Of course those of you who are more alert and clear-headed than I am this morning will have spotted that this is in fact one of the fairground attractions at Blackpool's Pleasure Beach, shot yesterday afternoon on my first visit to this Lancastrian resort, having previously narrowly avoided it on my previous journeys to Fleetwood and Lytham St.Anne's. I could talk at much length about what I found, and probably will, but suffice it to say I could have stayed in here all day amongst the roller coaster and ghost train screams, and that sugary scent of candy floss. Roll up! Roll up!
So, while the light fails / On a winter's afternoon, in a secluded chapel / History is now and England. T.S.Eliot wrote these lines in 1942, a tiny fragment of the poem Little Gidding that became the fourth of the Four Quartets- ..."turn behind the pig-sty to the dull facade...". This tiny eponymous church was his inspiration, out in the fields of lonely Huntingdonshire. It wasn't winter on my visit, but the light was thinking about failing until I arrived at the door and the sun found its way around the clouds and through a tiny gap in the trees in order to light the west front and the single bellrope, or 'sally' as I now know it's called.Here was once a ruinous medieval church, restored by the religious community founded by Nicholas Ferrar in 1624. Much taken with hand-writing books and embroidery, they kept having to put down quills and needles in order to troop in here three times a day for services. Charles I came here three times, but by the 1650s it was all over. The west facade is of 1714, with a bellcote designed by someone who must have looked at Hawksmoor's London churches. Inside are collegiate-style pews facing the tiny aisle, and a visitors' book with biro'd comments from Eliot afficianados. Here, the intersection of the timeless moment / Is England and nowhere. Never and always.
And now the first in an occasional series of what's to be found on England's disappearing, and indeed vanished, highways. Yet another collection, and in collaboration with Commentator Diplomat, his roofless Landrover and battered motion picture camera, may even result in some little films. So I'm sure we'd both appreciate any sober and/or well thought-out comments. For my initial research for these improbable adventures, I drove on Saturday afternoon down the old Great North Road that still runs parallel to the A1(M) from Alconbury to Stilton, where huge tin motorway signs tower over the hedges. At one time this red brick farmhouse once stood right on the verge of the old road; difficult to date but I would say anywhere from the late eighteenth to the mid nineteenth century. The doubtful bay windows would have been plonked on the front at least forty years ago. The farm has gone, broken-up in the sixties, and what you see here is about to be demolished anytime now. A very slow death for what was once a family home with everything from the latest landau to the latest Standard Vanguard speeding past the door. This banner has been up for five years and didn't need planning permission like wooden hoardings do. Look out for it over the hedge just before junction 14 (the A14) on a southbound journey, and pip your horn in recognition of the disappearance of a home from quiet, forgotten Huntingdonshire.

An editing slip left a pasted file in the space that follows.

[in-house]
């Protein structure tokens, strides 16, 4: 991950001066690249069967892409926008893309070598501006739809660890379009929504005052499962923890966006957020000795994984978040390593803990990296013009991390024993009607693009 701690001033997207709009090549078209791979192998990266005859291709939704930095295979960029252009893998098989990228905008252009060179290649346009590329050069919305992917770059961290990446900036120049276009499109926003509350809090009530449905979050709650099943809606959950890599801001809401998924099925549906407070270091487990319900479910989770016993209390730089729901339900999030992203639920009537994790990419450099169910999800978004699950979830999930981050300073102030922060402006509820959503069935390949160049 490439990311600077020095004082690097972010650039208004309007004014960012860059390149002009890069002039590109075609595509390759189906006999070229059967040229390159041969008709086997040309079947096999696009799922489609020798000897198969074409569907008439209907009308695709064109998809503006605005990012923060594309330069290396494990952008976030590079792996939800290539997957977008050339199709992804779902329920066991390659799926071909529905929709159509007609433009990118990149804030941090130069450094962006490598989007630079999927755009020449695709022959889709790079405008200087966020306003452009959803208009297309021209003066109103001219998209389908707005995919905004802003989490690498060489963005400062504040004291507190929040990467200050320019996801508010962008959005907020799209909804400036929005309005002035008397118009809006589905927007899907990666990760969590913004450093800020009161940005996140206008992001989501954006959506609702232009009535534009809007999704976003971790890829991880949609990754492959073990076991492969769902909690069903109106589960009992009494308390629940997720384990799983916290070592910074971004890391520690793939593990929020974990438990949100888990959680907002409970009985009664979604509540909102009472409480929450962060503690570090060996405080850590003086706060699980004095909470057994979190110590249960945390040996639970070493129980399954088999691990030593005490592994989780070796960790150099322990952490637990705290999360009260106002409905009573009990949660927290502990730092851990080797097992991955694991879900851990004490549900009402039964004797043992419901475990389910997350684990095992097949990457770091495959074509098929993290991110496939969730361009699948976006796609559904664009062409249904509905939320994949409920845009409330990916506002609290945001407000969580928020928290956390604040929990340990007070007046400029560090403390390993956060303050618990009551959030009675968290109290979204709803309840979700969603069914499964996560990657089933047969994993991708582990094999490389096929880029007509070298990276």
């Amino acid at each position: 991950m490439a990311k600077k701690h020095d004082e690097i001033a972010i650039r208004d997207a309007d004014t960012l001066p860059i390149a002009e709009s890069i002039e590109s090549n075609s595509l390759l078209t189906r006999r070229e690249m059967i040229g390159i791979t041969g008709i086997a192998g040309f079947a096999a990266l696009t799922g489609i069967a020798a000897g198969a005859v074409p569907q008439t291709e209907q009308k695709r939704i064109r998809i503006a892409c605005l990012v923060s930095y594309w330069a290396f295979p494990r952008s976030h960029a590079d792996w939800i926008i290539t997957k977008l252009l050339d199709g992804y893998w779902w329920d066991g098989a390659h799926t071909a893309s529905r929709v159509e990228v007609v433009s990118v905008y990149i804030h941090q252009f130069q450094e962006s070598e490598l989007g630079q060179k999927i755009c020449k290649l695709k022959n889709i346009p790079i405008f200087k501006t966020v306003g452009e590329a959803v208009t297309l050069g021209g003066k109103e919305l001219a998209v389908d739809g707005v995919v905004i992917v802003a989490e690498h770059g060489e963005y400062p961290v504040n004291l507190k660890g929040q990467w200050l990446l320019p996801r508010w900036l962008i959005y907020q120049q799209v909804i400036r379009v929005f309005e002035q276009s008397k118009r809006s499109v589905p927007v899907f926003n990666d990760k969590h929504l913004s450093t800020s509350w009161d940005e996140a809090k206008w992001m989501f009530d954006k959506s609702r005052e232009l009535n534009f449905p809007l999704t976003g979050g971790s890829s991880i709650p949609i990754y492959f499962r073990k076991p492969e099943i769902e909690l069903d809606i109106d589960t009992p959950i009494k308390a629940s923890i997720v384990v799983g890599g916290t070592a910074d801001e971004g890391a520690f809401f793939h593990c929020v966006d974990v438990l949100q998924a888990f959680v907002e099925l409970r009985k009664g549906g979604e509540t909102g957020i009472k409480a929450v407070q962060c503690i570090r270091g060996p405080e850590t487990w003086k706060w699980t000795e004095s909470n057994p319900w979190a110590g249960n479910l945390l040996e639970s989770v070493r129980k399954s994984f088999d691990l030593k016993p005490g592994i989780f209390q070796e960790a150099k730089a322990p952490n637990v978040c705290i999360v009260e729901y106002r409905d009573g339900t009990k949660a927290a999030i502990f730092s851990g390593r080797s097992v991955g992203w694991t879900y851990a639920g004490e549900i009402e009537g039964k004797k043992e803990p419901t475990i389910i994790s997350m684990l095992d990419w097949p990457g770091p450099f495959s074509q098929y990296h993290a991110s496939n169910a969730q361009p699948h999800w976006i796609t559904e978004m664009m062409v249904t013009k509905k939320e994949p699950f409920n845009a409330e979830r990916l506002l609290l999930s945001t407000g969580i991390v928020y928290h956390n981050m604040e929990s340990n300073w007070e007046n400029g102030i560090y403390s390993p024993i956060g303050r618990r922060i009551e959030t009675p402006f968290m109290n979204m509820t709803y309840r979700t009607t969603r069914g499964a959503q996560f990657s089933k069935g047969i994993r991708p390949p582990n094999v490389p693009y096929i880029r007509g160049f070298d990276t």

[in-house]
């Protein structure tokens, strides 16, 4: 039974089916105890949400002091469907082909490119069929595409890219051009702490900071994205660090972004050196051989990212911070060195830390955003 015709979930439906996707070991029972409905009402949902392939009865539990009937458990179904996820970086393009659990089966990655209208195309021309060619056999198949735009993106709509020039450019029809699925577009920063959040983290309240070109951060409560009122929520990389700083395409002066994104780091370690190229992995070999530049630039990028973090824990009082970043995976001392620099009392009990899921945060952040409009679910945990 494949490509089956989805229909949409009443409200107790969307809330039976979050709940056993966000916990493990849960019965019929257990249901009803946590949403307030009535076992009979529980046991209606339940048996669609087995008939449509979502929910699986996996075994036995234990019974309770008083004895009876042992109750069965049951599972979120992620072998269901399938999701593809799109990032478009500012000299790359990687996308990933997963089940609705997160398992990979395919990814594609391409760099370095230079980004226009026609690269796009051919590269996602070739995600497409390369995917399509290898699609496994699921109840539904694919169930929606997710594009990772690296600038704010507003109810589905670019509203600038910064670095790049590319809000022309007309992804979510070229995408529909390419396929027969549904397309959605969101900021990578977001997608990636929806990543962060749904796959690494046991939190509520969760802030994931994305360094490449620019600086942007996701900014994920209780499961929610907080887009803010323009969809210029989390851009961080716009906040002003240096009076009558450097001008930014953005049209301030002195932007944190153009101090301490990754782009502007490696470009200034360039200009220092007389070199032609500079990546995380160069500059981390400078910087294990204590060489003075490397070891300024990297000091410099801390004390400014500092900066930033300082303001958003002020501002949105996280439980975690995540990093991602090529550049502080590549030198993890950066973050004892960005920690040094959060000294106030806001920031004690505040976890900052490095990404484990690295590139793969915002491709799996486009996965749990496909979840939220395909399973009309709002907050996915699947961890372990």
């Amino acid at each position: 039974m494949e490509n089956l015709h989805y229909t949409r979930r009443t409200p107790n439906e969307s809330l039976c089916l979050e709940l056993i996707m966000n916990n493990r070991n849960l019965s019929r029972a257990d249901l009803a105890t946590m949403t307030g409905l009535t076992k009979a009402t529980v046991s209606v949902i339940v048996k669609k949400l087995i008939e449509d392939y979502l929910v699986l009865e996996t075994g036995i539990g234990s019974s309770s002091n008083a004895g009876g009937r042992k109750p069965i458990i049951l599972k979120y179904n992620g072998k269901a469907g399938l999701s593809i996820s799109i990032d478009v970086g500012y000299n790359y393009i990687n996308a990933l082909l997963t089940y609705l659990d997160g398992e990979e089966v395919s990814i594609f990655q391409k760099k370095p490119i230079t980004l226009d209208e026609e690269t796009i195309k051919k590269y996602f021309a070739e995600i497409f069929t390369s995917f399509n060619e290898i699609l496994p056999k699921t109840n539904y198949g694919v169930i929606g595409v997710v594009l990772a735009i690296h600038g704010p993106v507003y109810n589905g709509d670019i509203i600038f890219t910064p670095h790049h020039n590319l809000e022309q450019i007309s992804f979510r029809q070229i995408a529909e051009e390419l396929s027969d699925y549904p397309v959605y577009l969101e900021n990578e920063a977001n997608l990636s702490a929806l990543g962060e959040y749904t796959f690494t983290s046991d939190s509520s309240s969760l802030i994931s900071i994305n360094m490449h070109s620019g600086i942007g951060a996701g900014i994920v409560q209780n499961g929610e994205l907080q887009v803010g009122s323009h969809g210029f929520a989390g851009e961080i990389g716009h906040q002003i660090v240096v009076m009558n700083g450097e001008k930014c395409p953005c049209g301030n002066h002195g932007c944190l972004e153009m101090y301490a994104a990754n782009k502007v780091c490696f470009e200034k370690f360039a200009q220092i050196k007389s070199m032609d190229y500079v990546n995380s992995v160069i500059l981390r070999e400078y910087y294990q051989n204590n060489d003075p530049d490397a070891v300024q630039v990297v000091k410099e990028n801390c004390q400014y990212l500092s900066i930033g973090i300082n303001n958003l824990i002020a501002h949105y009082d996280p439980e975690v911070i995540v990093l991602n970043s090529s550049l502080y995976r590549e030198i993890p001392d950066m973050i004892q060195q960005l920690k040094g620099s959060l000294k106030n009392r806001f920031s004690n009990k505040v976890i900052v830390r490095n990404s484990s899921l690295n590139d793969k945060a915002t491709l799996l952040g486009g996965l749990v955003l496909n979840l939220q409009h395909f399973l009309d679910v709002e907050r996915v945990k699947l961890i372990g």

Stumbled over this morning, a brochure for Vauxhall Cars celebrating their 1903-1953 Jubilee. The cover sports the six cylinder Velox, seen here with five airbrushed passengers deliberately dwarfed to make the car look bigger, presumably to impress the American market, and of course owners General Motors. But perhaps of equal interest are the origins of the name Vauxhall and their recently re-vamped Griffin badge. It all started with a thirteenth century mercenary soldier called Faulk Le Breant, who inherited land on the south of the Thames in London where he built a house- Faulk's Hall. This evolved over the years via Fawke's Hall and Fox Hall to Vauxhall, the name given to the renowned Pleasure Gardens built on the site of the house. Le Breant's armorial badge used the eagle-headed griffin, which was placed over the gate when the Gardens opened in 1661. In the nineteenth century the badge was appropriated by local manufacturers Vauxhall Ironworks, who retained it when they starting making cars in 1903 and on their subsequent relocation to Luton. The griffin is also used by Saab, and other mythical beasts goaded into service on motor cars must include Alfa Romeo's serpent, Talbot's hunting dog and the Gilbern's Welsh dragon. (That's enough old car badges-Ed.)